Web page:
The rise of illicit tobacco

The Herald Sun reports:

ILLEGAL is booming across Australia, funding international criminal gangs, and costing taxpayers more than $1 billion each year.

And the introduction of plain packaging for legal cigarettes has failed, according to a report released this morning.

That report states that ­tobacco consumption in Australia will rise this year for the first time since 2003.

Demand for cheap counterfeit and contraband cigarettes is accelerating, driven by excise increases on legitimate tobacco.

This is the risk of increasing the excise tax.

Don’t get me wrong. If one could wave a magic wand, you’d have a country where tobacco was never made legally available. Could you imagine the US FDA giving approval to a product that kills so many people, if you were applying for permission to introduce it as a new product. They’d never ever approve it.

However we live in a world where tobacco is legally available in pretty much every country on earth.

I’m supportive of measures to reduce the smoking rate, and price is definitely a good lever. However the experience in Australia does show that there may come a level at which rising the price via excise tax will be counter-productive as t will just push people from the regulated legal market to the unregulated illegal market.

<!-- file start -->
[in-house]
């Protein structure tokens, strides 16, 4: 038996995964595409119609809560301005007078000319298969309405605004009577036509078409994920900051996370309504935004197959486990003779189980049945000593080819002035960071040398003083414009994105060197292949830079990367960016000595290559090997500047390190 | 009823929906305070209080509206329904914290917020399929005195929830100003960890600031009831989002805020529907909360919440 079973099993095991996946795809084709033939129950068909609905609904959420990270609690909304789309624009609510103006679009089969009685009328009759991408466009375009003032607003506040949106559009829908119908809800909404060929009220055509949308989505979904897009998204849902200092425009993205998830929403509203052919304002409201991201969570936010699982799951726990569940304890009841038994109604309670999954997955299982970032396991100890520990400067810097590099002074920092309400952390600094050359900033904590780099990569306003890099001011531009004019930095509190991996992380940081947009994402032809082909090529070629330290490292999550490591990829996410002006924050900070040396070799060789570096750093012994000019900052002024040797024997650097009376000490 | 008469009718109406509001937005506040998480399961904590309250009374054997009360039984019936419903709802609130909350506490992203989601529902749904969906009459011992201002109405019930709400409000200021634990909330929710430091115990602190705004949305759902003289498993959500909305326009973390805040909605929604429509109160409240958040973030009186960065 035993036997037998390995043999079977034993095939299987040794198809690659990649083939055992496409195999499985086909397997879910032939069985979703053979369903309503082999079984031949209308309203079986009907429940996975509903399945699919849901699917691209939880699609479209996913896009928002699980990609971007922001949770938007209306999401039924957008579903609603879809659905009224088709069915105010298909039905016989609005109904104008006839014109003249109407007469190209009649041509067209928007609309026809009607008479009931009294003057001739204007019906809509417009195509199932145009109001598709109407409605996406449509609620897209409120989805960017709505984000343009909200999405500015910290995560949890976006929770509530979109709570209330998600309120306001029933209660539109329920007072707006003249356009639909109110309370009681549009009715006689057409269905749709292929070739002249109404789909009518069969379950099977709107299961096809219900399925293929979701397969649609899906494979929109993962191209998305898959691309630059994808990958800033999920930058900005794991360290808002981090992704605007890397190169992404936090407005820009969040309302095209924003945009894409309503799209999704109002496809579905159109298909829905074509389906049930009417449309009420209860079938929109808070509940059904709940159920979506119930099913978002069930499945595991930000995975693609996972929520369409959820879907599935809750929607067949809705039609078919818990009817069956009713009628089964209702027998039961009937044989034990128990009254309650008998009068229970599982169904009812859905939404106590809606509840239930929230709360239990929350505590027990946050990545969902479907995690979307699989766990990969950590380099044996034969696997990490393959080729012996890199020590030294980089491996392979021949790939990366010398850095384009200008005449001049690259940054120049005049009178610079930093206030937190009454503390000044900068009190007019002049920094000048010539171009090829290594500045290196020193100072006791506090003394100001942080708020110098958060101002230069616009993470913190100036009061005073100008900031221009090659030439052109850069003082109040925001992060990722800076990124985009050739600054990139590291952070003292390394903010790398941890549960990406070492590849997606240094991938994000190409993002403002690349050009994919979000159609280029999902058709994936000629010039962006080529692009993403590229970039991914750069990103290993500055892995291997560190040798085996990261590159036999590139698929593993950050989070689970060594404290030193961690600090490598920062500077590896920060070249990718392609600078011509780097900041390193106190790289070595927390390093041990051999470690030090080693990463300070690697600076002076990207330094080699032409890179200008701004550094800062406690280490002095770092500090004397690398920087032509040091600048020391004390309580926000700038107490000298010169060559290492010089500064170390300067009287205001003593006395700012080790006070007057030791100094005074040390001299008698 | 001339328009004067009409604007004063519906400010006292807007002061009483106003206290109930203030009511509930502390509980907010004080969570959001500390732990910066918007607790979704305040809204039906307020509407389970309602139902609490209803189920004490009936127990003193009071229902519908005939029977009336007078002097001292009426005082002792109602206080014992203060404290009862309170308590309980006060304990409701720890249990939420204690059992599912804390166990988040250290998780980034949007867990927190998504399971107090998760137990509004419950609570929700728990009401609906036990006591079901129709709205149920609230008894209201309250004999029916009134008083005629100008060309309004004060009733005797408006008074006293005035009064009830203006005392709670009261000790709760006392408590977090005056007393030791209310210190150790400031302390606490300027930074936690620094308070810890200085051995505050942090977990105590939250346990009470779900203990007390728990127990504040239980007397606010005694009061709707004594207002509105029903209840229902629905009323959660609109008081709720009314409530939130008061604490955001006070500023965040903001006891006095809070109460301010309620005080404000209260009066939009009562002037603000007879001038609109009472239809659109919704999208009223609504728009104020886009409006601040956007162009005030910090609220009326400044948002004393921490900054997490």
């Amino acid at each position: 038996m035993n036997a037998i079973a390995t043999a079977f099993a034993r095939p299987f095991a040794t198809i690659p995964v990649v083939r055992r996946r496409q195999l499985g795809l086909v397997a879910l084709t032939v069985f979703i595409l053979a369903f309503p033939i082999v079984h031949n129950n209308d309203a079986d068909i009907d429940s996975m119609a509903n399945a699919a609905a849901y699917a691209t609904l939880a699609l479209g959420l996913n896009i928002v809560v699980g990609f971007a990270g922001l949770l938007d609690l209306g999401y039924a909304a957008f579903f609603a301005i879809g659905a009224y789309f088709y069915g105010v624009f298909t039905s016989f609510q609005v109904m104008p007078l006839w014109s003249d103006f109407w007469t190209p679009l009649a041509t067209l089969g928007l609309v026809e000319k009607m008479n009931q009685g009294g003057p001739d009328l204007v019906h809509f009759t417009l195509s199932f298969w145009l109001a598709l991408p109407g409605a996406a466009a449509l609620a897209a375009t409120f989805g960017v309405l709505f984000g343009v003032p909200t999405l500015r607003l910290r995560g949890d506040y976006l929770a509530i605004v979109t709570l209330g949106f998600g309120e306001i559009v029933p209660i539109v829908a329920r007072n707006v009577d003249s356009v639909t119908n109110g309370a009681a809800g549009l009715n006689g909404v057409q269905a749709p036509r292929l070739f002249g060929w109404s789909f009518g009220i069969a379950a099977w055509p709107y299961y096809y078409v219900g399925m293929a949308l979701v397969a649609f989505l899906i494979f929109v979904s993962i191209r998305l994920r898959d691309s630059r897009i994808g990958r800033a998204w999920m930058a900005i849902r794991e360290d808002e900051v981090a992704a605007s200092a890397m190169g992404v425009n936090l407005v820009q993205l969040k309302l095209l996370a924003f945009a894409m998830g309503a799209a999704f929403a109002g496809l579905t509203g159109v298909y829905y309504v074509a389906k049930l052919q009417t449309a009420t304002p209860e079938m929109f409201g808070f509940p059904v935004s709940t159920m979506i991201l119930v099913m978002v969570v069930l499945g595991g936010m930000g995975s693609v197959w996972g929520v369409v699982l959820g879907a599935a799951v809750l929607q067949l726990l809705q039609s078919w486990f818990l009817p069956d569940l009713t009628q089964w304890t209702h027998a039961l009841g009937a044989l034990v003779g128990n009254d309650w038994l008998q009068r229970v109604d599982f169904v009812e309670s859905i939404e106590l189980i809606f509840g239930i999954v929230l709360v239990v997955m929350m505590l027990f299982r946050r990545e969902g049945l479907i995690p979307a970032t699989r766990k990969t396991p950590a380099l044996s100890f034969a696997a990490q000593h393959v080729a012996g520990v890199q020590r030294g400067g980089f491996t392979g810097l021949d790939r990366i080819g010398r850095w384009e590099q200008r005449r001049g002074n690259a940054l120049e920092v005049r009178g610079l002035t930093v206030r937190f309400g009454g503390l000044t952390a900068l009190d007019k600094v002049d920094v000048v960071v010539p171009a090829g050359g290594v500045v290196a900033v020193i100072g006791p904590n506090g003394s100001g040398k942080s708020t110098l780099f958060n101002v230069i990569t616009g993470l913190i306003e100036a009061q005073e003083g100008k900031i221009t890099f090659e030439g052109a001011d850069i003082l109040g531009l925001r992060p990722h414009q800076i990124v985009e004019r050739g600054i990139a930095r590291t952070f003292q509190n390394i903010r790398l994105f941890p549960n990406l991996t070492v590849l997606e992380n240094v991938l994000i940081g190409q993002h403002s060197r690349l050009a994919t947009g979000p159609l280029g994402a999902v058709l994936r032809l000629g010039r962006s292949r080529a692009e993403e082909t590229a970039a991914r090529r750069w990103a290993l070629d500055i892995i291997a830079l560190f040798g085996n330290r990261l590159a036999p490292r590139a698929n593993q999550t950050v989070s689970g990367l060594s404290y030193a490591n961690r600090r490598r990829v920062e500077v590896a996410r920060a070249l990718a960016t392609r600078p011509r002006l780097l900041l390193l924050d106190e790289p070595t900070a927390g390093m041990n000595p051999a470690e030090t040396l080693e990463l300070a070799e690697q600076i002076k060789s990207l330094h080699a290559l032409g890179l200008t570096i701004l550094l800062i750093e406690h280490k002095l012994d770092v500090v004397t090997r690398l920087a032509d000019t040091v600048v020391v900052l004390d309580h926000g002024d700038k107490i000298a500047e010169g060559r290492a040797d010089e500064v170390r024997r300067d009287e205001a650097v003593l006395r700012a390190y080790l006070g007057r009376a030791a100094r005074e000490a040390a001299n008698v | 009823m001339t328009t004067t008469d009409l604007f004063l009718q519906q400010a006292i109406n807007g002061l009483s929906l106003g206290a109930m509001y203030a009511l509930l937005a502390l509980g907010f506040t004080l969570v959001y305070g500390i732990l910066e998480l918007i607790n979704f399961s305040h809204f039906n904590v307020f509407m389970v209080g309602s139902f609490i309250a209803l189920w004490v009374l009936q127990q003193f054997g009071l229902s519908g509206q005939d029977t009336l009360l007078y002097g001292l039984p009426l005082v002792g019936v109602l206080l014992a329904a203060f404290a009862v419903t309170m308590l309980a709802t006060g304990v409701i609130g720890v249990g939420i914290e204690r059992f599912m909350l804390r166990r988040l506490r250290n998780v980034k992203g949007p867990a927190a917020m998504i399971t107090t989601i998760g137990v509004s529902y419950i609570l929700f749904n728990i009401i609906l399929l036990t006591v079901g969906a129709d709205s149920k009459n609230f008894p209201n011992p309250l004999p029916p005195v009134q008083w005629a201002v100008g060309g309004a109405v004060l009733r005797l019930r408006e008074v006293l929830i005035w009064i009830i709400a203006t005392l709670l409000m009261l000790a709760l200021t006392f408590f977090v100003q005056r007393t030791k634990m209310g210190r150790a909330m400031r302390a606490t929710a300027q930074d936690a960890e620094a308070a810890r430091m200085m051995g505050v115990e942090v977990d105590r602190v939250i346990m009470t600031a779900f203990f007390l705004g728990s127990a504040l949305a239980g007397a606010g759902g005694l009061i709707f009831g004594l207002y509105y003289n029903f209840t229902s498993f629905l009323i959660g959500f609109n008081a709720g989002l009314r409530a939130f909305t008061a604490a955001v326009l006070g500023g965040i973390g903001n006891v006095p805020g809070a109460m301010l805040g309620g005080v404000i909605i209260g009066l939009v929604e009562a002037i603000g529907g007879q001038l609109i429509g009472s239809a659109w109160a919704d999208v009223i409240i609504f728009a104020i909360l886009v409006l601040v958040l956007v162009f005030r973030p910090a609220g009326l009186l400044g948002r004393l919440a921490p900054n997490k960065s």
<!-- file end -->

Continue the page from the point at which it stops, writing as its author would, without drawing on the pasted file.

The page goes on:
The Tobacco Plain Packaging Act, passed in 2011, made Australia the first country to remove all logos, colour and design from cigarette packets.

But a report compiled by the international auditing firm, KPMG, and released exclusively to theHerald Sun, shows that while sales of legal cigarettes and tobacco have slipped slightly in the past 12 months, surging demand for counterfeit and contraband cigarettes and chop chop tobacco has more than made up that shortfall.

This is the big challenge of public policy – unintended consequences.

Three years ago, then prime minister Kevin Rudd announced a 25 per cent increase in tax on cigarettes along with the plain packaging plan, the government convinced the changes would slash tobacco consumption by 6 per cent.

But – based on the survey – smokers have been driven to purchase illicit tobacco products, none of which displays the mandatory health warnings.

If people want to smoke, they will find ways to do so.

But KPMG estimates that 1433 tonnes of illegal tobacco has entered Australia in the last 12 months, an increase of 154 per cent.

It calculates that illicit tobacco is 13.3 per cent of total Australian sales and getting towards a market share enjoyed here by the world’s biggest manufacturer, Imperial Tobacco.

That’s a huge proportion.

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